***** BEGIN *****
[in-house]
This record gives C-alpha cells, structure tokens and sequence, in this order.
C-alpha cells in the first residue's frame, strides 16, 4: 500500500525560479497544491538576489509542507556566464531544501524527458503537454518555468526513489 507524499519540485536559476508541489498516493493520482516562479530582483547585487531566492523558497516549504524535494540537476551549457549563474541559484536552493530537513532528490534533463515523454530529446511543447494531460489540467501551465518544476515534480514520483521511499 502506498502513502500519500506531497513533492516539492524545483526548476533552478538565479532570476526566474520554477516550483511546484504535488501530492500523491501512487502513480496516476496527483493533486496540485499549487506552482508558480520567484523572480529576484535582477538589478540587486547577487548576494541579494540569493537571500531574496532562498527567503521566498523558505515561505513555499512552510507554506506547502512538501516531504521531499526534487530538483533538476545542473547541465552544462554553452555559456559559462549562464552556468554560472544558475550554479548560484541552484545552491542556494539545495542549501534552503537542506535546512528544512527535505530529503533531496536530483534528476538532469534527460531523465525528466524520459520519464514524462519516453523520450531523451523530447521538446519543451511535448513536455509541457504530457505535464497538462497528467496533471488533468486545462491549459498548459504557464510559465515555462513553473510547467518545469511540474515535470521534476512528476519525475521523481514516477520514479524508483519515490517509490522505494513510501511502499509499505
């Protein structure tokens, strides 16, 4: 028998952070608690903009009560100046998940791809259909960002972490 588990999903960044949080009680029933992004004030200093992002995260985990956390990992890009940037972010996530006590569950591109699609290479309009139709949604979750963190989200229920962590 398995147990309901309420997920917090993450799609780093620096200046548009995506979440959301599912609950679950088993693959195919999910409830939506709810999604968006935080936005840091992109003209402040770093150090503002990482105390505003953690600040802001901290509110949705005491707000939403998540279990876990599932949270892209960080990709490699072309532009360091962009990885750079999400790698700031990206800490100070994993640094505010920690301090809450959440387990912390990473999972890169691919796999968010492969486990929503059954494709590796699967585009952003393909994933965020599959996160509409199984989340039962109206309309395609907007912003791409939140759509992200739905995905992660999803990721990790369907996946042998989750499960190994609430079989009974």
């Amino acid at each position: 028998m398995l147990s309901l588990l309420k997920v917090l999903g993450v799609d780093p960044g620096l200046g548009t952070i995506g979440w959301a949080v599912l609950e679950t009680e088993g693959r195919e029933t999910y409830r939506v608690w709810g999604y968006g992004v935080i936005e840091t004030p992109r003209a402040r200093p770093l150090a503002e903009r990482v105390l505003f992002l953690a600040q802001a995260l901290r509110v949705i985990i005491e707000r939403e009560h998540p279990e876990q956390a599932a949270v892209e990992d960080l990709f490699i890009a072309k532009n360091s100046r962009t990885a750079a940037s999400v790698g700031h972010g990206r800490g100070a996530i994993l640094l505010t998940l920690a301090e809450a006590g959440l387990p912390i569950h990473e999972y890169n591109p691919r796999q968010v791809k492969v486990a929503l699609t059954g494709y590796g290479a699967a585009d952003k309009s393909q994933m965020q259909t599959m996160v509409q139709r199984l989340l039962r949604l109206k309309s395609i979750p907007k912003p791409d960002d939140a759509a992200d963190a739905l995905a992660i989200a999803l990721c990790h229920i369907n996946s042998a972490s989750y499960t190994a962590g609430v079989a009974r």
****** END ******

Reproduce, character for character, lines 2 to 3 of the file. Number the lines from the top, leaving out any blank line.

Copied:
This record gives C-alpha cells, structure tokens and sequence, in this order.
C-alpha cells in the first residue's frame, strides 16, 4: 500500500525560479497544491538576489509542507556566464531544501524527458503537454518555468526513489 507524499519540485536559476508541489498516493493520482516562479530582483547585487531566492523558497516549504524535494540537476551549457549563474541559484536552493530537513532528490534533463515523454530529446511543447494531460489540467501551465518544476515534480514520483521511499 502506498502513502500519500506531497513533492516539492524545483526548476533552478538565479532570476526566474520554477516550483511546484504535488501530492500523491501512487502513480496516476496527483493533486496540485499549487506552482508558480520567484523572480529576484535582477538589478540587486547577487548576494541579494540569493537571500531574496532562498527567503521566498523558505515561505513555499512552510507554506506547502512538501516531504521531499526534487530538483533538476545542473547541465552544462554553452555559456559559462549562464552556468554560472544558475550554479548560484541552484545552491542556494539545495542549501534552503537542506535546512528544512527535505530529503533531496536530483534528476538532469534527460531523465525528466524520459520519464514524462519516453523520450531523451523530447521538446519543451511535448513536455509541457504530457505535464497538462497528467496533471488533468486545462491549459498548459504557464510559465515555462513553473510547467518545469511540474515535470521534476512528476519525475521523481514516477520514479524508483519515490517509490522505494513510501511502499509499505